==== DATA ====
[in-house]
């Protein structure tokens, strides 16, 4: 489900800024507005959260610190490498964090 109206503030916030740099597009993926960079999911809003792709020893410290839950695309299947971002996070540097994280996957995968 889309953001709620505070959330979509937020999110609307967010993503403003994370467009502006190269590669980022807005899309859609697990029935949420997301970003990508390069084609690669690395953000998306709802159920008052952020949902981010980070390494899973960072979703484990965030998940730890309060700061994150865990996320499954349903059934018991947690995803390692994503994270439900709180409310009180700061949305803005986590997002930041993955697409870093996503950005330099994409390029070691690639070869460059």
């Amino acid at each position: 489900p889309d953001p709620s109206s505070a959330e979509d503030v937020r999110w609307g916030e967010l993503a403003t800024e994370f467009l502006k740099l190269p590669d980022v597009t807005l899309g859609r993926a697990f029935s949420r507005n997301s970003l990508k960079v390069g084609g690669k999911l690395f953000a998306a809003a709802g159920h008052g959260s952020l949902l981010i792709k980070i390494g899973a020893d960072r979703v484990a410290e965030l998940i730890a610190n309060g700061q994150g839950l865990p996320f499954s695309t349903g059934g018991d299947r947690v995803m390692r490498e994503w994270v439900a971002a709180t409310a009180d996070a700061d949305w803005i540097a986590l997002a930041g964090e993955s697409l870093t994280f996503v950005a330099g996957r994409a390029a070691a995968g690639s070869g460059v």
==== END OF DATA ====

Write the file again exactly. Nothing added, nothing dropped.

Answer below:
[in-house]
């Protein structure tokens, strides 16, 4: 489900800024507005959260610190490498964090 109206503030916030740099597009993926960079999911809003792709020893410290839950695309299947971002996070540097994280996957995968 889309953001709620505070959330979509937020999110609307967010993503403003994370467009502006190269590669980022807005899309859609697990029935949420997301970003990508390069084609690669690395953000998306709802159920008052952020949902981010980070390494899973960072979703484990965030998940730890309060700061994150865990996320499954349903059934018991947690995803390692994503994270439900709180409310009180700061949305803005986590997002930041993955697409870093996503950005330099994409390029070691690639070869460059």
């Amino acid at each position: 489900p889309d953001p709620s109206s505070a959330e979509d503030v937020r999110w609307g916030e967010l993503a403003t800024e994370f467009l502006k740099l190269p590669d980022v597009t807005l899309g859609r993926a697990f029935s949420r507005n997301s970003l990508k960079v390069g084609g690669k999911l690395f953000a998306a809003a709802g159920h008052g959260s952020l949902l981010i792709k980070i390494g899973a020893d960072r979703v484990a410290e965030l998940i730890a610190n309060g700061q994150g839950l865990p996320f499954s695309t349903g059934g018991d299947r947690v995803m390692r490498e994503w994270v439900a971002a709180t409310a009180d996070a700061d949305w803005i540097a986590l997002a930041g964090e993955s697409l870093t994280f996503v950005a330099g996957r994409a390029a070691a995968g690639s070869g460059v």